It is a popular misconception that if you go bankrupt you will never again be able to purchase a home. The reason for this misconception is that a bankruptcy has a negative impact on your credit report, and therefore with “bad” credit you won’t be able to qualify for a mortgage. I have two responses to that assertion.
Even those with a good credit score may not qualify for the mortgage they want. The reason for this is something called credit capacity which is simply the amount of debt a person can assume and repay based on financial ability. This ability to pay is based on your existing debt payments as a percentage of your income.
Is your credit good enough now that you can qualify for a mortgage to buy the home of your dreams? If you have a lot of debt, you probably can’t get a mortgage now, so filing bankruptcy can’t make matters any worse.
In many cases declaring personal bankruptcy makes it easier in the future to qualify for a mortgage. Why? Because if excessive debt is holding you back now, and filing for bankruptcy eliminates your debt, as a debt free person you will be more likely to qualify for a mortgage.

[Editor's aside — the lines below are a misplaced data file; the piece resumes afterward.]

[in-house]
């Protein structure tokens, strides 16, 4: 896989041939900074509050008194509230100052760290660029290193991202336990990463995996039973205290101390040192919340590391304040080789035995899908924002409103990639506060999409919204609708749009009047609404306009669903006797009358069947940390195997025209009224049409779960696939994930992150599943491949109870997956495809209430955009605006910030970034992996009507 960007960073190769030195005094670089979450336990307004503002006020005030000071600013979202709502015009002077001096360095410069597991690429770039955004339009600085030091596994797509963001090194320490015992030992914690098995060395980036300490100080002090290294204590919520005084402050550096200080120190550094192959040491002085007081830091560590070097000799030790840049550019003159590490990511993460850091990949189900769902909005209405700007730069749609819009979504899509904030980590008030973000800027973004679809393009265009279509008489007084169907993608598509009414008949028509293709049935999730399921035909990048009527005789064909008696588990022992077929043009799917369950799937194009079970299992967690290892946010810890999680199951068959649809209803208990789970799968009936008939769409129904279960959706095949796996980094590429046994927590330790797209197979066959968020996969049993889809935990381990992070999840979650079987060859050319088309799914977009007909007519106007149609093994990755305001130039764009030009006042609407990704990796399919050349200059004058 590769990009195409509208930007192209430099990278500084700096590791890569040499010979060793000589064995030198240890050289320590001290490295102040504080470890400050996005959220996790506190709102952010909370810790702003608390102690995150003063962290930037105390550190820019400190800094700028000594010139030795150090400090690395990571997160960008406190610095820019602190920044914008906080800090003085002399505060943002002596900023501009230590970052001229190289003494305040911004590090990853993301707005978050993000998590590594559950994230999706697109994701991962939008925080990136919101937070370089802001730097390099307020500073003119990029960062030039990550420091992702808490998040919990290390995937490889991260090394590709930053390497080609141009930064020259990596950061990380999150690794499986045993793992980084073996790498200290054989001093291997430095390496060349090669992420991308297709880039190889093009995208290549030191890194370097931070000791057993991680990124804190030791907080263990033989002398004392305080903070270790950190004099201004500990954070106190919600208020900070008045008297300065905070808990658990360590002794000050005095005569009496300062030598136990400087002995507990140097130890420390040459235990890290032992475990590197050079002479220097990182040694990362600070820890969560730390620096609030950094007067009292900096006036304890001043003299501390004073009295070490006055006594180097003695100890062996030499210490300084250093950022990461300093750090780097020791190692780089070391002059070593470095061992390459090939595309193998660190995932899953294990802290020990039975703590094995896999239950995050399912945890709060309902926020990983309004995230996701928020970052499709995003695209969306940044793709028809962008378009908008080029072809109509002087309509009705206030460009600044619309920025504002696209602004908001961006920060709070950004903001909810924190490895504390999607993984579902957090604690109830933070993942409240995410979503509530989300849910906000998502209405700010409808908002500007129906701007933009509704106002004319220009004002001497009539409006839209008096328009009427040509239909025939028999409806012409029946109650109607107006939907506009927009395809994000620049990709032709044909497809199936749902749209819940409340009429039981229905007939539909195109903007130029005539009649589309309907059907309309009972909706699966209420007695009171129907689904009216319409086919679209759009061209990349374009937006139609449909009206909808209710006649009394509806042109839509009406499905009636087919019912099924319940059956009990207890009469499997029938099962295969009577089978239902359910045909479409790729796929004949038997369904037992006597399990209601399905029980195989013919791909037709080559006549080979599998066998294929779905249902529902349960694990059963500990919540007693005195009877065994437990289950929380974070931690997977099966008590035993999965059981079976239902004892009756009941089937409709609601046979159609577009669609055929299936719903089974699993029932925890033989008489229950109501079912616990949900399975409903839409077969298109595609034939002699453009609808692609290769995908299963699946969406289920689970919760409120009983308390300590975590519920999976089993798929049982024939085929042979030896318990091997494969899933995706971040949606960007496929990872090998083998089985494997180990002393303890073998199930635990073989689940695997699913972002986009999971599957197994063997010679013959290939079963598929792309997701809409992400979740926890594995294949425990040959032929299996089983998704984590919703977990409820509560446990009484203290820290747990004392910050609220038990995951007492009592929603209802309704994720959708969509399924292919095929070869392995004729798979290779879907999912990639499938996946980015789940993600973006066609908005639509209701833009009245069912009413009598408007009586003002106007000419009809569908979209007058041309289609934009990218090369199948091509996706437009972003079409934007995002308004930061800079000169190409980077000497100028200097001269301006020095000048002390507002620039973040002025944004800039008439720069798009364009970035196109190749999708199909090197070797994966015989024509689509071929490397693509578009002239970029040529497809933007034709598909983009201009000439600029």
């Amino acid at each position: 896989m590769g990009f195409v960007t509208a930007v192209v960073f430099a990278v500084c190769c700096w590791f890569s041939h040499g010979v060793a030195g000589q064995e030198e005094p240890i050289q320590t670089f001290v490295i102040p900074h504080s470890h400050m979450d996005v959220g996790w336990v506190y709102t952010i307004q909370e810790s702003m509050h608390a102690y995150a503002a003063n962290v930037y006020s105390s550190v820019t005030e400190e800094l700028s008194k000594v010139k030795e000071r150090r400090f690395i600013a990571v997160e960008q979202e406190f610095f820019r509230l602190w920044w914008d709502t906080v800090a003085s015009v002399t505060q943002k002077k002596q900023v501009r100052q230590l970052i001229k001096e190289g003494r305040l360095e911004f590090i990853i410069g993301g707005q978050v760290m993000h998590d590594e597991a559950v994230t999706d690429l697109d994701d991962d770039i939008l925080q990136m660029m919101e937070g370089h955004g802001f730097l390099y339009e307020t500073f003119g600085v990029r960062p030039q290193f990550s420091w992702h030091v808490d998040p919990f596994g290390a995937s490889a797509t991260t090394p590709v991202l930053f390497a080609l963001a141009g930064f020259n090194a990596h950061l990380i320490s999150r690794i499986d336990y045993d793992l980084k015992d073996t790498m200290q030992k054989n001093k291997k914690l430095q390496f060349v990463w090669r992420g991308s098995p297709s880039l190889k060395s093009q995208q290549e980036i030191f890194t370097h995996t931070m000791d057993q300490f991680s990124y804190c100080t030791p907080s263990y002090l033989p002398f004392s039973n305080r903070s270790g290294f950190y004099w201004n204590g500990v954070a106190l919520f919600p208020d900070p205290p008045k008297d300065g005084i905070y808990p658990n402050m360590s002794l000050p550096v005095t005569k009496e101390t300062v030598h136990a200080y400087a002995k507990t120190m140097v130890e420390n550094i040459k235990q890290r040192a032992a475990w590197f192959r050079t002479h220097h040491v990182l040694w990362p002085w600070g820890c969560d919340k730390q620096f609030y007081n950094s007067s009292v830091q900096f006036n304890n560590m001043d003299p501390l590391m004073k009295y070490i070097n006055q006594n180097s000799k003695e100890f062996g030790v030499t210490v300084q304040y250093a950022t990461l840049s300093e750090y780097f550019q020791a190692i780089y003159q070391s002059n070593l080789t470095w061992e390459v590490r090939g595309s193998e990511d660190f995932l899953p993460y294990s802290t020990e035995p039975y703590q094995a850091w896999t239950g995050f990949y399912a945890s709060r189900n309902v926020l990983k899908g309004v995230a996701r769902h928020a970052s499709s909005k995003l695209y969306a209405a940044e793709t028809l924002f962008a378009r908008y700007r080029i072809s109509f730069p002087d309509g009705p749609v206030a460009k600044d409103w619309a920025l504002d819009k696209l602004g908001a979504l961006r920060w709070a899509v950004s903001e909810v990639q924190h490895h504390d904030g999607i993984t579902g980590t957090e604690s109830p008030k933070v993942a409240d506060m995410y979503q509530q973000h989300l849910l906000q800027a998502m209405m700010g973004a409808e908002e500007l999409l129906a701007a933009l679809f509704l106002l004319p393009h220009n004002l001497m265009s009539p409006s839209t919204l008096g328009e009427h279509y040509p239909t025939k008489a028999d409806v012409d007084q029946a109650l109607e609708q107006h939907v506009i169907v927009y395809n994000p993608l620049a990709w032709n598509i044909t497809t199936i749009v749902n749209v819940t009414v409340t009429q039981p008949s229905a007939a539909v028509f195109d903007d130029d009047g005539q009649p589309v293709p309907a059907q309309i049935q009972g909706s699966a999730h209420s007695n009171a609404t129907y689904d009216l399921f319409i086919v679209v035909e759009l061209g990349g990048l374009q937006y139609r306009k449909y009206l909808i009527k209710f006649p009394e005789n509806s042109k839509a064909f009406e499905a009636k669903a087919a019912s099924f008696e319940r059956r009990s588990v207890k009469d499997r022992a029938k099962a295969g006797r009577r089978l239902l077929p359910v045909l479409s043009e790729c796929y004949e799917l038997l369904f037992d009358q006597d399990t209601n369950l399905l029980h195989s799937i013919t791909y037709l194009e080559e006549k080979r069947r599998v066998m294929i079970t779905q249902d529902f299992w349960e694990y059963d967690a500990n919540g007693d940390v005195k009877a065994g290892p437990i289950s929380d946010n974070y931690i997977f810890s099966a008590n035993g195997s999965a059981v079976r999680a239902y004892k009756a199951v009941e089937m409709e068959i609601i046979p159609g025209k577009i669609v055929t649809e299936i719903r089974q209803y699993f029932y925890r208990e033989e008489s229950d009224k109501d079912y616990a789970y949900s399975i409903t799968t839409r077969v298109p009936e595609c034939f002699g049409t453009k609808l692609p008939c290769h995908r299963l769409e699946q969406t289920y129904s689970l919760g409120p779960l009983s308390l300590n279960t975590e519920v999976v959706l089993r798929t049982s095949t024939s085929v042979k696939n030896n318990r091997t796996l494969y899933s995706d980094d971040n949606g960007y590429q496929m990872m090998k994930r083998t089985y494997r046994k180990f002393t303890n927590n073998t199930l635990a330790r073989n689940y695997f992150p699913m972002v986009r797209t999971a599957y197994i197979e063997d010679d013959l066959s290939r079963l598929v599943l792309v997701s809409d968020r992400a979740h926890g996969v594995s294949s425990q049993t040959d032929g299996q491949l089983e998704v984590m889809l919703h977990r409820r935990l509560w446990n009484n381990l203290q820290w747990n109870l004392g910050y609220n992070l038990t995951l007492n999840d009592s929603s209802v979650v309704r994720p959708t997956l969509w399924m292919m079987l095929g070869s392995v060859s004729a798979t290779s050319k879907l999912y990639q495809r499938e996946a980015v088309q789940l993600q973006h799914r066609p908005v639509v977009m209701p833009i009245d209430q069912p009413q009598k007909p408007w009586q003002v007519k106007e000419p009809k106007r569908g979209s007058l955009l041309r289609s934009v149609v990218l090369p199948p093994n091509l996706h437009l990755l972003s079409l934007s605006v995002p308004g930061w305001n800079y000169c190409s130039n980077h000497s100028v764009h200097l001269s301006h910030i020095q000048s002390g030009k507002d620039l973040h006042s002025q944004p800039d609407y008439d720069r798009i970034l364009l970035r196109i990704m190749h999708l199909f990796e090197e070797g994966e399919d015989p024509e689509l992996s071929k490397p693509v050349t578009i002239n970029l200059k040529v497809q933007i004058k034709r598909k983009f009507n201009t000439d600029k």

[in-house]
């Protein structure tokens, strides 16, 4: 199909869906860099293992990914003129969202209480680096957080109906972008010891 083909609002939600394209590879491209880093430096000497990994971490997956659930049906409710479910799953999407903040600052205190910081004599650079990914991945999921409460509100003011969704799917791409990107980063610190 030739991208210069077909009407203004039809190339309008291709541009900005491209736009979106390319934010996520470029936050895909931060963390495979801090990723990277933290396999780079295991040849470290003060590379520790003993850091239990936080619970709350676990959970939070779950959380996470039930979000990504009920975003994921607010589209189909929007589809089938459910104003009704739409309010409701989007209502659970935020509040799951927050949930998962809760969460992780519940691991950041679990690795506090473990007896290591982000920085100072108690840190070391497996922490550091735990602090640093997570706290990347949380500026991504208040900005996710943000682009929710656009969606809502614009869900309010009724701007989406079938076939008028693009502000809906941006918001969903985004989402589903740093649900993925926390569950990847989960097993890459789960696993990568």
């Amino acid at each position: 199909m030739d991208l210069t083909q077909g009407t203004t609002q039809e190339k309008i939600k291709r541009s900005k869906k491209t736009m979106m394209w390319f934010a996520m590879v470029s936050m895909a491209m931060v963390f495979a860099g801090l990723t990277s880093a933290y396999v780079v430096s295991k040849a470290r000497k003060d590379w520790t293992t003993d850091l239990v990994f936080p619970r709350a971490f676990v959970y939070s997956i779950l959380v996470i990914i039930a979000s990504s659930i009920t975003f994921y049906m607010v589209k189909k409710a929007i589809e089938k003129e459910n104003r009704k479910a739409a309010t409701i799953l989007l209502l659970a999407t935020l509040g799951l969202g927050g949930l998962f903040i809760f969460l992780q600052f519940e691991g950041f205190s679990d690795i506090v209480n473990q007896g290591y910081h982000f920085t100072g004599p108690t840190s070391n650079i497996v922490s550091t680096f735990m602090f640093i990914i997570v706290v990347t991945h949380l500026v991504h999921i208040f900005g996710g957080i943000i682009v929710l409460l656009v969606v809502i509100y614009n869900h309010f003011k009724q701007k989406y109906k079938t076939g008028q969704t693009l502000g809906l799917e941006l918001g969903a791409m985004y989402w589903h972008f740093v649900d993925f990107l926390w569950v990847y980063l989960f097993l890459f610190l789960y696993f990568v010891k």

Filing bankruptcy eliminates most of your unsecured debts, which is good, but declaring bankruptcy also puts a note on your credit report that says you went bankrupt, which is not positive. As you can see, it’s a balancing act: you want the good on your credit report (no debt after bankruptcy) to have more weight in calculating your credit score than the negative implications of going bankrupt.
Once you have filed bankruptcy to clear your debt, then you can take steps to rebuild your credit. Pay all of your monthly bills on time, start saving money, and when you have some cash saved consider getting a secured credit card or take out a small loan that you can repay quickly to re-establish your credit.
The second most important strategy to improve your credit score is time. The farther in the past your bankruptcy is, the less negative impact it will have on your credit report.
Here’s another little known fact: while Equifax reports a first time bankruptcy on your credit report for six years after discharge, most mortgage lenders want you to be “clear” of your bankruptcy for only two years before they will consider lending to you on favourable terms. So, if you can takes steps to rebuild your credit and save for a down payment during the first two years after you are discharged, there is a high likelihood that you will be able to qualify for a mortgage.
Yes, you can go bankrupt and purchase a home, but whether or not you can qualify for a mortgage, and how quickly it will happen, will depend on your efforts to rebuild your credit and save for a down payment.